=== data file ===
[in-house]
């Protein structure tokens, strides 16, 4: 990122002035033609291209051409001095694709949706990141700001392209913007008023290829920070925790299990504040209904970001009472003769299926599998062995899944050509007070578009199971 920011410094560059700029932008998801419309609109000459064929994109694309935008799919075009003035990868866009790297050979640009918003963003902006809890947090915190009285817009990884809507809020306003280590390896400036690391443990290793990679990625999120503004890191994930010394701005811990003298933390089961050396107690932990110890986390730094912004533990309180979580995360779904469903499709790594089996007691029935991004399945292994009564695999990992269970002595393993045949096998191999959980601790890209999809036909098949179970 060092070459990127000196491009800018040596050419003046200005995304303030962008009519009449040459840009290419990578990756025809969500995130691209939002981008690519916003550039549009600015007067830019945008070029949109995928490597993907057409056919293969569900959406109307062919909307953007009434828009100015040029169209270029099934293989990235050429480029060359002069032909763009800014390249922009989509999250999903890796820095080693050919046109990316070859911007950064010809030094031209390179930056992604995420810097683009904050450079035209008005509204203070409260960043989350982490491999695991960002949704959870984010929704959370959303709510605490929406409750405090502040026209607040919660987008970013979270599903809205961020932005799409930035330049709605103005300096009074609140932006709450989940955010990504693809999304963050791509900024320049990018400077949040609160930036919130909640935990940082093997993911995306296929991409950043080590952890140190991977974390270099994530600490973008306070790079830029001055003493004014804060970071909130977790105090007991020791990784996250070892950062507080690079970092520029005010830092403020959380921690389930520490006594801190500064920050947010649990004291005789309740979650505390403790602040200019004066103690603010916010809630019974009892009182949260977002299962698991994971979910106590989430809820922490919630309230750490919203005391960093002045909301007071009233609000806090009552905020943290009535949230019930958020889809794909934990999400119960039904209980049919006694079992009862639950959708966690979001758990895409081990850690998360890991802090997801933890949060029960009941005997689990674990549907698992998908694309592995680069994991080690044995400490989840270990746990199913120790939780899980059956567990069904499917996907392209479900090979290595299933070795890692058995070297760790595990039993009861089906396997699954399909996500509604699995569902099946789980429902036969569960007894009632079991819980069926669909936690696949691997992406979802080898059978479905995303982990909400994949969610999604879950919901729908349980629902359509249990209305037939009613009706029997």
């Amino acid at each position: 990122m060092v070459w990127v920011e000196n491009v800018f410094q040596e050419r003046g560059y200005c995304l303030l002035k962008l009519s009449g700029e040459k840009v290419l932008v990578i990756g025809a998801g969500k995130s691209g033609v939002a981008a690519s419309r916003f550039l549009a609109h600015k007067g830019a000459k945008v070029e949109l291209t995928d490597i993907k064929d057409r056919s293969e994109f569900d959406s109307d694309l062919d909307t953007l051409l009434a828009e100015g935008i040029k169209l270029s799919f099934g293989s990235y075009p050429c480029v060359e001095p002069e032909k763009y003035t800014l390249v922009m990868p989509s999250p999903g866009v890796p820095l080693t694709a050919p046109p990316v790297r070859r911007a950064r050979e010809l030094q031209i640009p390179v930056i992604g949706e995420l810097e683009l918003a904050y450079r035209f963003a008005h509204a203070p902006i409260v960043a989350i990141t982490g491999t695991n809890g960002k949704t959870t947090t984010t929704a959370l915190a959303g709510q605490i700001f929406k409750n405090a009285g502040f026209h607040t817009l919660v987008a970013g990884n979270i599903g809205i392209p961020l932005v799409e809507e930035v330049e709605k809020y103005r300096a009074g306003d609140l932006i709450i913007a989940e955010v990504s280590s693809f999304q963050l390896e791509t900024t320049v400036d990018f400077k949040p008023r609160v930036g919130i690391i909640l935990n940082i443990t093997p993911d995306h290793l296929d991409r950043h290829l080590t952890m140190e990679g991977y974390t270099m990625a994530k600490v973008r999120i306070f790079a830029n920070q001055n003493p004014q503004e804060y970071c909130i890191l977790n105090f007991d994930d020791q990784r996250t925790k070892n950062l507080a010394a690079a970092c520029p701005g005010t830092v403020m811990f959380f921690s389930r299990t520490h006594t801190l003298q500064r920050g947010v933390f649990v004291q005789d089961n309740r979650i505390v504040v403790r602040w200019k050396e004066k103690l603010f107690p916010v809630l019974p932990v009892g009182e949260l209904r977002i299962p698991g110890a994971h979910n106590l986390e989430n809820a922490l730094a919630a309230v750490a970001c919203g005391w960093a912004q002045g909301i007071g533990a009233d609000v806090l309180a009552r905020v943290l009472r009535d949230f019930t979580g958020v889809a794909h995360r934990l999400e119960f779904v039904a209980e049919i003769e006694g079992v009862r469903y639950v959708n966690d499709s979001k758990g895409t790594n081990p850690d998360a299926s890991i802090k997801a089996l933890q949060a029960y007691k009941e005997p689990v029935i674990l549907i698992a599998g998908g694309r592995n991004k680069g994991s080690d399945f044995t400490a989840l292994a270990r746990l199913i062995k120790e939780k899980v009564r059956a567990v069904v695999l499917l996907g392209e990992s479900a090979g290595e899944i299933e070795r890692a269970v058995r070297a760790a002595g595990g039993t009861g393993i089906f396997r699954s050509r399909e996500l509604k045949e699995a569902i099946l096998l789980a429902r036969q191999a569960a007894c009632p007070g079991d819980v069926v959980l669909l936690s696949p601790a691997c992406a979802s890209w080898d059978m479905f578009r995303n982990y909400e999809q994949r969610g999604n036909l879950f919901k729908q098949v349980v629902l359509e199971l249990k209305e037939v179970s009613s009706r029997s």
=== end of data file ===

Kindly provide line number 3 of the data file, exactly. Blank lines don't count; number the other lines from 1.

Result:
């Amino acid at each position: 990122m060092v070459w990127v920011e000196n491009v800018f410094q040596e050419r003046g560059y200005c995304l303030l002035k962008l009519s009449g700029e040459k840009v290419l932008v990578i990756g025809a998801g969500k995130s691209g033609v939002a981008a690519s419309r916003f550039l549009a609109h600015k007067g830019a000459k945008v070029e949109l291209t995928d490597i993907k064929d057409r056919s293969e994109f569900d959406s109307d694309l062919d909307t953007l051409l009434a828009e100015g935008i040029k169209l270029s799919f099934g293989s990235y075009p050429c480029v060359e001095p002069e032909k763009y003035t800014l390249v922009m990868p989509s999250p999903g866009v890796p820095l080693t694709a050919p046109p990316v790297r070859r911007a950064r050979e010809l030094q031209i640009p390179v930056i992604g949706e995420l810097e683009l918003a904050y450079r035209f963003a008005h509204a203070p902006i409260v960043a989350i990141t982490g491999t695991n809890g960002k949704t959870t947090t984010t929704a959370l915190a959303g709510q605490i700001f929406k409750n405090a009285g502040f026209h607040t817009l919660v987008a970013g990884n979270i599903g809205i392209p961020l932005v799409e809507e930035v330049e709605k809020y103005r300096a009074g306003d609140l932006i709450i913007a989940e955010v990504s280590s693809f999304q963050l390896e791509t900024t320049v400036d990018f400077k949040p008023r609160v930036g919130i690391i909640l935990n940082i443990t093997p993911d995306h290793l296929d991409r950043h290829l080590t952890m140190e990679g991977y974390t270099m990625a994530k600490v973008r999120i306070f790079a830029n920070q001055n003493p004014q503004e804060y970071c909130i890191l977790n105090f007991d994930d020791q990784r996250t925790k070892n950062l507080a010394a690079a970092c520029p701005g005010t830092v403020m811990f959380f921690s389930r299990t520490h006594t801190l003298q500064r920050g947010v933390f649990v004291q005789d089961n309740r979650i505390v504040v403790r602040w200019k050396e004066k103690l603010f107690p916010v809630l019974p932990v009892g009182e949260l209904r977002i299962p698991g110890a994971h979910n106590l986390e989430n809820a922490l730094a919630a309230v750490a970001c919203g005391w960093a912004q002045g909301i007071g533990a009233d609000v806090l309180a009552r905020v943290l009472r009535d949230f019930t979580g958020v889809a794909h995360r934990l999400e119960f779904v039904a209980e049919i003769e006694g079992v009862r469903y639950v959708n966690d499709s979001k758990g895409t790594n081990p850690d998360a299926s890991i802090k997801a089996l933890q949060a029960y007691k009941e005997p689990v029935i674990l549907i698992a599998g998908g694309r592995n991004k680069g994991s080690d399945f044995t400490a989840l292994a270990r746990l199913i062995k120790e939780k899980v009564r059956a567990v069904v695999l499917l996907g392209e990992s479900a090979g290595e899944i299933e070795r890692a269970v058995r070297a760790a002595g595990g039993t009861g393993i089906f396997r699954s050509r399909e996500l509604k045949e699995a569902i099946l096998l789980a429902r036969q191999a569960a007894c009632p007070g079991d819980v069926v959980l669909l936690s696949p601790a691997c992406a979802s890209w080898d059978m479905f578009r995303n982990y909400e999809q994949r969610g999604n036909l879950f919901k729908q098949v349980v629902l359509e199971l249990k209305e037939v179970s009613s009706r029997s």